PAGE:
Sources sometimes have an agenda and might push a certain narrative in hopes that it can aid their own cause. It doesn’t make what’s being said true — nor is it wrong that a reporter relays such a message if taking their source at face value. Sometimes fans simply have to step back and question motives, no easy task when sources so frequently request anonymity.

Could something happen between now and July that forces Irving to reconsider what’s best for his long-term future? Absolutely. But any suggestion of uncertainty is more likely the product of outsiders speculating on Irving’s future rather than a recent change of heart.


After the Pelicans released a statement suggesting they wouldn’t be pressured into a move, ESPN’s Adrian Wojnarowski wrote: Danny Ainge is undeterred on making a trade for Davis, even without an assurance that he would agree to an extension with the Celtics, league sources said. Boston has been calling New Orleans for the past year-plus on Davis.

BUY. Boston’s lust for Davis has been the worst-kept secret in the NBA. From the very moment that Kevin Durant decided to sign with the Golden State Warriors in the summer of 2016, the Celtics essentially turned their attention to when Davis might become available. 

Along the way, Boston managed to scoop up Irving when he surprisingly landed on the trade block. It should be noted there was no guarantee Irving would commit to Boston longterm — and, technically, that uncertainty lingers despite his verbal commitment — and Ainge made the deal with Cleveland knowing that Irving could opt out and walk away this summer. 

The Celtics have long trusted that the combination of the franchise’s history, the stability of its leadership, and the quality of talent assembled on the floor would be enough to convince players to stick around. That’s why, even before Irving’s October declaration, Stevens brashly suggested that the team had “no intent to sell” Irving on Boston and they would let the product speak for itself.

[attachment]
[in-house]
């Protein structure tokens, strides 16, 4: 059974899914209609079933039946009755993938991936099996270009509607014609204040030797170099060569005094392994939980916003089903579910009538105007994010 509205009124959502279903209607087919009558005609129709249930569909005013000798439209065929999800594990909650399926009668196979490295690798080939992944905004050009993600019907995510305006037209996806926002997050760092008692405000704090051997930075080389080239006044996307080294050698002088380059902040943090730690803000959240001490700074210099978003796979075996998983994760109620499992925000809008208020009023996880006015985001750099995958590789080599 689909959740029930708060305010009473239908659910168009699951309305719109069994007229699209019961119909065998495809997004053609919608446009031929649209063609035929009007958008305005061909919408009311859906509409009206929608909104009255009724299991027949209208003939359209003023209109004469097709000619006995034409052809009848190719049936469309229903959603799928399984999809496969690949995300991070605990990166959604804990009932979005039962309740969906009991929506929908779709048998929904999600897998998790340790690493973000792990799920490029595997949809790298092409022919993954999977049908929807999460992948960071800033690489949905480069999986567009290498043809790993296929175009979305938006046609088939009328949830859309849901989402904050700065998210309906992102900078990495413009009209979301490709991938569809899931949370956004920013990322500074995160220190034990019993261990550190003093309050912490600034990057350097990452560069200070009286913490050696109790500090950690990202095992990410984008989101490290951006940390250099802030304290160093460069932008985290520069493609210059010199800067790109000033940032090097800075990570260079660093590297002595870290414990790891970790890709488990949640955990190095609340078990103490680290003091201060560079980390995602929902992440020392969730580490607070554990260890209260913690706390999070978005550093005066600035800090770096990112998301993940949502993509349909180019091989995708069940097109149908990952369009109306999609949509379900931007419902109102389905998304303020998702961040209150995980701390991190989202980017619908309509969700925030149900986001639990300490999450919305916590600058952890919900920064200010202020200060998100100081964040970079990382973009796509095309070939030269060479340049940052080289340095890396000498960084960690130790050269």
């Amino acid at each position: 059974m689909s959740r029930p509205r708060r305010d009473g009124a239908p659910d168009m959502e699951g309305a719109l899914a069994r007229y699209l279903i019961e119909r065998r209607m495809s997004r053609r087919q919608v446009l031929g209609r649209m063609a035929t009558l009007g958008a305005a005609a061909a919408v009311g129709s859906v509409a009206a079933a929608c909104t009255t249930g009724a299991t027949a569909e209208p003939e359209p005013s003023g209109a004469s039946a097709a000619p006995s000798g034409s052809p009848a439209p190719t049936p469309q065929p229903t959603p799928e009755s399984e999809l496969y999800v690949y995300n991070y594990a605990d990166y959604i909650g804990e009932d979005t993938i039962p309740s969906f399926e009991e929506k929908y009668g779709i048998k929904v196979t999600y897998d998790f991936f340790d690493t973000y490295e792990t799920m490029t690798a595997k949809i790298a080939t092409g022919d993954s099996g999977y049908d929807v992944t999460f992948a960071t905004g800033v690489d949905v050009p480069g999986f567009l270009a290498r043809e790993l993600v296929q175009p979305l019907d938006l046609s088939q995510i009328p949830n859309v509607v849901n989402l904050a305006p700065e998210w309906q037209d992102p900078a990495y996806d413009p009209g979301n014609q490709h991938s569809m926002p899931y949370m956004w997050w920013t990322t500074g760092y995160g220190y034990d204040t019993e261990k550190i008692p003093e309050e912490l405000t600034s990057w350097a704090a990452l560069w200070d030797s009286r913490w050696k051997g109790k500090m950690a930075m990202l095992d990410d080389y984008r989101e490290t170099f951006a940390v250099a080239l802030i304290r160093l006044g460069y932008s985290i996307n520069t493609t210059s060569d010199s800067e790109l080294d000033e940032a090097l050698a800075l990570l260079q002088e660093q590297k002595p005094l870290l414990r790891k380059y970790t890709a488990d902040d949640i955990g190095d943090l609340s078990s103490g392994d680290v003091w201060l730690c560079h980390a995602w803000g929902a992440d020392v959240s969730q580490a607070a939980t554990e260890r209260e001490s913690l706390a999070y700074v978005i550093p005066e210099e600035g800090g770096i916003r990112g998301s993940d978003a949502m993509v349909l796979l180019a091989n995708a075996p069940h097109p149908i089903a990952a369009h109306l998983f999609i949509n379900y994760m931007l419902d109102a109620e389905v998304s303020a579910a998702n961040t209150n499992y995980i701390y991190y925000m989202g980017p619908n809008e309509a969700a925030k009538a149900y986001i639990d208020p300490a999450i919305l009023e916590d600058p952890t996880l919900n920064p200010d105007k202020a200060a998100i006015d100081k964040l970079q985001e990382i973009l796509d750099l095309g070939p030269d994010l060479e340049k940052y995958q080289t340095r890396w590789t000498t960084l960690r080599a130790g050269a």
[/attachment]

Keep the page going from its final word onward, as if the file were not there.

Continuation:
All of which is to say that Ainge would probably have no qualms about dealing prime assets to obtain Davis, even with the possibility of a flight risk after the season. The Celtics would bank that immediate title contention and a season in green would be enough to ensure Davis decided to plant roots with Boston.


With Gordon Hayward marred in an obvious January funk, a Warriors player suggested to CLNS Media’s Jeff Goodman that Hayward had become a “liability” on both ends of the floor.

BUY. Listen, liability might be too strong of a word but, Hayward is really trying to grind through a rough patch. He actually had a strong start to the month, putting together maybe his first stretch of true consistency with four double-digit scoring efforts in wins over Minnesota, Dallas, Brooklyn, and Indiana. 

It’s unfair to pin all the team’s struggles in his floor time on Hayward and backup point guard Terry Rozier has put up some eyesore numbers as well (his net rating, on the court, in the last 10 games is minus-6.2 and that jumps to plus-11.5 when he’s on the bench). 

You could hear the frustration in Hayward’s voice as he addressed reporters after Monday’s win over Brooklyn. He’s still fighting his body and mind to get back to the impact player he was before the injury. Stevens seems content to let Hayward grind and figure it out, though Hayward’s minutes have dipped a bit in recent games.

Even as his shot defies him, Hayward has had positive stretches based on playmaking and defense. He might simply need those shots to start dropping to prevent the obvious frustrations that invade and seem to derail him at times.

The Celtics know that Hayward could be a key part in just how successful they are later in the year. They might just have to let him work through those struggles in hopes he can be a more consistent presence in April or May.